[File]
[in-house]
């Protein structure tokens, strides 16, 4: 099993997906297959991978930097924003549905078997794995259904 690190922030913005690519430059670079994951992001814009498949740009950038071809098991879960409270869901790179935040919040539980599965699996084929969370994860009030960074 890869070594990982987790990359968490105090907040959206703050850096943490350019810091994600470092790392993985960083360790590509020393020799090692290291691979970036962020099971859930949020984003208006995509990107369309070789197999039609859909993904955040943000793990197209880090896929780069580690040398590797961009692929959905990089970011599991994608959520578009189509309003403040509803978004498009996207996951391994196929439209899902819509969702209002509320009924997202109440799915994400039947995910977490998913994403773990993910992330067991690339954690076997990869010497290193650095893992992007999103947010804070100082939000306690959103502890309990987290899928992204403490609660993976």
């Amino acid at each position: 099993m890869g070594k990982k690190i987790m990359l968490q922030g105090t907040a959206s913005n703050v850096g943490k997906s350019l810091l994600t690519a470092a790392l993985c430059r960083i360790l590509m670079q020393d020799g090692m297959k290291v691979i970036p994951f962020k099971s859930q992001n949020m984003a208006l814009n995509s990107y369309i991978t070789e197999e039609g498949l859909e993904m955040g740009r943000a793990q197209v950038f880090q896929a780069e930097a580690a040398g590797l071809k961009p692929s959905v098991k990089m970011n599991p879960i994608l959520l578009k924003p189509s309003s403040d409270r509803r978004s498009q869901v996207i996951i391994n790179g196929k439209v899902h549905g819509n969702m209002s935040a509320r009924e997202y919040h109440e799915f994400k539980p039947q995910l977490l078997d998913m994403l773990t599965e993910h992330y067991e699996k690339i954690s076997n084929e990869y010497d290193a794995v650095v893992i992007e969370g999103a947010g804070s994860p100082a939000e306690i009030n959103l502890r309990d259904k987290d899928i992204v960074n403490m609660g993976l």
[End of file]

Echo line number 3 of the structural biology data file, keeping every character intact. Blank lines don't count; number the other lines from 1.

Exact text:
């Amino acid at each position: 099993m890869g070594k990982k690190i987790m990359l968490q922030g105090t907040a959206s913005n703050v850096g943490k997906s350019l810091l994600t690519a470092a790392l993985c430059r960083i360790l590509m670079q020393d020799g090692m297959k290291v691979i970036p994951f962020k099971s859930q992001n949020m984003a208006l814009n995509s990107y369309i991978t070789e197999e039609g498949l859909e993904m955040g740009r943000a793990q197209v950038f880090q896929a780069e930097a580690a040398g590797l071809k961009p692929s959905v098991k990089m970011n599991p879960i994608l959520l578009k924003p189509s309003s403040d409270r509803r978004s498009q869901v996207i996951i391994n790179g196929k439209v899902h549905g819509n969702m209002s935040a509320r009924e997202y919040h109440e799915f994400k539980p039947q995910l977490l078997d998913m994403l773990t599965e993910h992330y067991e699996k690339i954690s076997n084929e990869y010497d290193a794995v650095v893992i992007e969370g999103a947010g804070s994860p100082a939000e306690i009030n959103l502890r309990d259904k987290d899928i992204v960074n403490m609660g993976l």